St. Norbert's Roman Catholic Church - Info Sheet Print Close

All are Welcome
Pastor: Fr. Gigi Philip
Administrative Assistant: Cynthia Livera

Sunday Masses
Saturday5:00 PMEnglish,
Couples for Christ Choir
Sunday9:00 AMItalian
Italian Choir
10:30 AMEnglish,
Children's Liturgy
12:00 PMEnglish,
Children's Liturgy
St. Norbert Singing Angels Choir
Weekday Masses
Tuesday7:00 PMItalian,
Devotion to Padre Pio
Wednesday7:00 PMEnglish,
Devotion to Our Lady of
Perpetual Help
Thursday8:30 AMEnglish,
Devotion to St. Norbert
Friday8:30 AMItalian
Adoration of the Blessed Sacrament till 9:15 AM
Elementary Schools
St. Norbert - 60 Maniza Rd. 416-393-5309
St. Robert  - 70 Bainbridge Avenue 416-393-5297
Secondary Schools
Madonna   - 20 Dubray Avenue 416-393-5506

Wheel Chair Accessible

Office Hours
Monday - Friday    8:30 AM - 4:30 PM;
(Lunch break 12:00 PM to 1:00 PM)
100 Regent Road
North York, Ontario M3K 1H3
Phone: 416-636-0213
Fax: 416-636-9431
Saturdays 4:15 - 4:45 PM and upon request
Sacrament of Baptism
Please contact the office as soon as possible
Sacrament of Matrimony
Please contact the office way in advance
Rite of Christian Initiation of Adults (RCIA)
Please contact the office
Sacrament of the Sick
Please contact the office
Blessings (home, vehicle, workplace)
Please contact the office
Visiting the sick and elderly at home
Please contact the office

Thinking about the priesthood or religious life? Hearing Jesus' call "Come and follow me"? Not sure?

Visit Vocations Toronto at, a resourceful site in answering these questions.

Knights of Columbus
Meetings 3rd Thursday of the month
Please contact the office
St. Vincent de Paul Society
Please contact the office
Youth Group
Please contact the office
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for Sunday, April 10, 2011

Today's readings speak to us of the resurrection of the dead. Both the Prophet Ezekiel and the author of John's Gospel speak about people being brought back to life, people who have died and come back as themselves. Clearly the afterlife for a believing Christian is a personal experience and not just being absorbed into the divinity.

Today many people do not believe in any life after this one. Sometimes teachers in schools even try to convince young people that there is no God and nothing beyond this life. We who believe in Jesus Christ have a great confidence in a personal afterlife in which we shall be with the Lord and fully alive in every way.

When we hear the first reading, from the Prophet Ezekiel, we can at first wonder if this is just some sort of hope for the future or is it really a prophecy. Resurrection from the dead is generally not a part of the teachings of the Hebrew Scriptures. On the other hand, when we find passages such as this one, we can see how easy it was for some to begin to think about what happens after this life.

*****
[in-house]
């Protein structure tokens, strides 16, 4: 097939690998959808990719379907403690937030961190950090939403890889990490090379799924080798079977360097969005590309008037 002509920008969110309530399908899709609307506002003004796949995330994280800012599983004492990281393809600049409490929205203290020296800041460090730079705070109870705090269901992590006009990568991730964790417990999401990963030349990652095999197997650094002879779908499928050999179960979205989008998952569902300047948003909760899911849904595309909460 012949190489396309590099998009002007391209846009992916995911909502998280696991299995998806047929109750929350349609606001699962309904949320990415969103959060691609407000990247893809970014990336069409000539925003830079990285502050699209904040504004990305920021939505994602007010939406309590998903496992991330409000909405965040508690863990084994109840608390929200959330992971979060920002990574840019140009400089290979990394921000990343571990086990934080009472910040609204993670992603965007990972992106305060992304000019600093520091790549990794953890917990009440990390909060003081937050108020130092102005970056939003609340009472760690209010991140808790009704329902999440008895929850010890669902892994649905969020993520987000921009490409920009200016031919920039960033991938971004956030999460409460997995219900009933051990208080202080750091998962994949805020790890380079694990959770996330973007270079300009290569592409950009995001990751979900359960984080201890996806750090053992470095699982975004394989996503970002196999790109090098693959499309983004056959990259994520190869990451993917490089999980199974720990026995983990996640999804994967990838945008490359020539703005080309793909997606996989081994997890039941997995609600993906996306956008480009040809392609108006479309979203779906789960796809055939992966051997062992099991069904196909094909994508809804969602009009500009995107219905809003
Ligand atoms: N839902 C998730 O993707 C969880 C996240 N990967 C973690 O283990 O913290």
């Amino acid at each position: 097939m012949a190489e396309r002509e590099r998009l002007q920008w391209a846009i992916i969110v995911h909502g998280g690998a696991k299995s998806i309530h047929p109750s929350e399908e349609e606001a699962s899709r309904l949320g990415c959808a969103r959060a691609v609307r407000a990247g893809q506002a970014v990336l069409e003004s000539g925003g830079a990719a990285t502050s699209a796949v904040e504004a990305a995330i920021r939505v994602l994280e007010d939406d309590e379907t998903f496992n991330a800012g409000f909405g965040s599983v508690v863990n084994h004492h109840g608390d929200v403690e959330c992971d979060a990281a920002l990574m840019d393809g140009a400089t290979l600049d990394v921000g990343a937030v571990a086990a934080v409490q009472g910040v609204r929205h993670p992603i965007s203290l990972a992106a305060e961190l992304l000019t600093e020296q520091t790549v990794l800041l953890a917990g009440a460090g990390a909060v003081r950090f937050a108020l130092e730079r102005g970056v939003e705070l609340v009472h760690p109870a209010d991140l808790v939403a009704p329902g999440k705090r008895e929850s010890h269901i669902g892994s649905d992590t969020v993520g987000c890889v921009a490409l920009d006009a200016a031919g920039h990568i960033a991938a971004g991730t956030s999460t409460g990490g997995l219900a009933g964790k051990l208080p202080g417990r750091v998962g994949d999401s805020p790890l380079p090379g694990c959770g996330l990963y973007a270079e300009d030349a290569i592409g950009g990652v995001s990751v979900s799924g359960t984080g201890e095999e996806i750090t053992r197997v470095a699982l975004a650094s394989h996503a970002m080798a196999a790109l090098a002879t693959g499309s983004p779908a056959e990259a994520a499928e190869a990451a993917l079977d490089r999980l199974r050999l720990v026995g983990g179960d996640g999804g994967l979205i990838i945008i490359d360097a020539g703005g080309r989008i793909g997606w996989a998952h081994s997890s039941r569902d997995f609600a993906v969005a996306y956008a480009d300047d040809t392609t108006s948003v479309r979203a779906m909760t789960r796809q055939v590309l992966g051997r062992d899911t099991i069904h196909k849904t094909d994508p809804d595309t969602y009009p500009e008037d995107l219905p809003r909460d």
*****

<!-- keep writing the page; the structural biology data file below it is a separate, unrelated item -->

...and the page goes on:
One of the challenges in the Gospel today is that Lazarus is brought back to life, but will have to die again. There is no promise here at all of a lasting resurrection, but simply a returning to life after dying. Lazarus is not raised in the heavenly body that will be his when he dies into the Kingdom.

The second reading, from the Letter to the Romans, is interesting in that it speaks of living in the flesh and living in the spirit. Most of us probably know this difference simply from our own life's experience. When we live in the flesh, we allow our desires, our wants and our attractions to determine how we live, without examining them very much at all. When we live in the spirit, we have the same desires, wants and attractions as before but we look at them from the perspective of our life in Christ and choose that which helps us live more profoundly in Christ.

Every time that we choose to reject sin and reject that which would lead us to be less in Christ, there is a sort of resurrection miracle present in our lives. Ultimately, any serious inner life in Christ is actually the work of the Holy Spirit and a gift of Christ Himself to us. Yet we must always do our part by cooperating, by seeking to choose that which helps us live this mystery of Christ more profoundly.

Living in the Spirit does not indicate that we never sin nor that we are never tempted to sin. It only implies that we seek to make the choices that keep us from sinning and which strengthen us in the bonds of serving Christ faithfully.

On this fifth Sunday of Lent, we can ask that we may know the power of the resurrection in our lives and that we may respond daily to Christ's invitation to life.

Readings of the day:
First Reading:
Second Reading:

Homily from Abbot Philip, OSB, of the Benedictine Abbey of Christ in the Desert.


Reflections are available for the following Sundays:


St. Norbert's Church - Toronto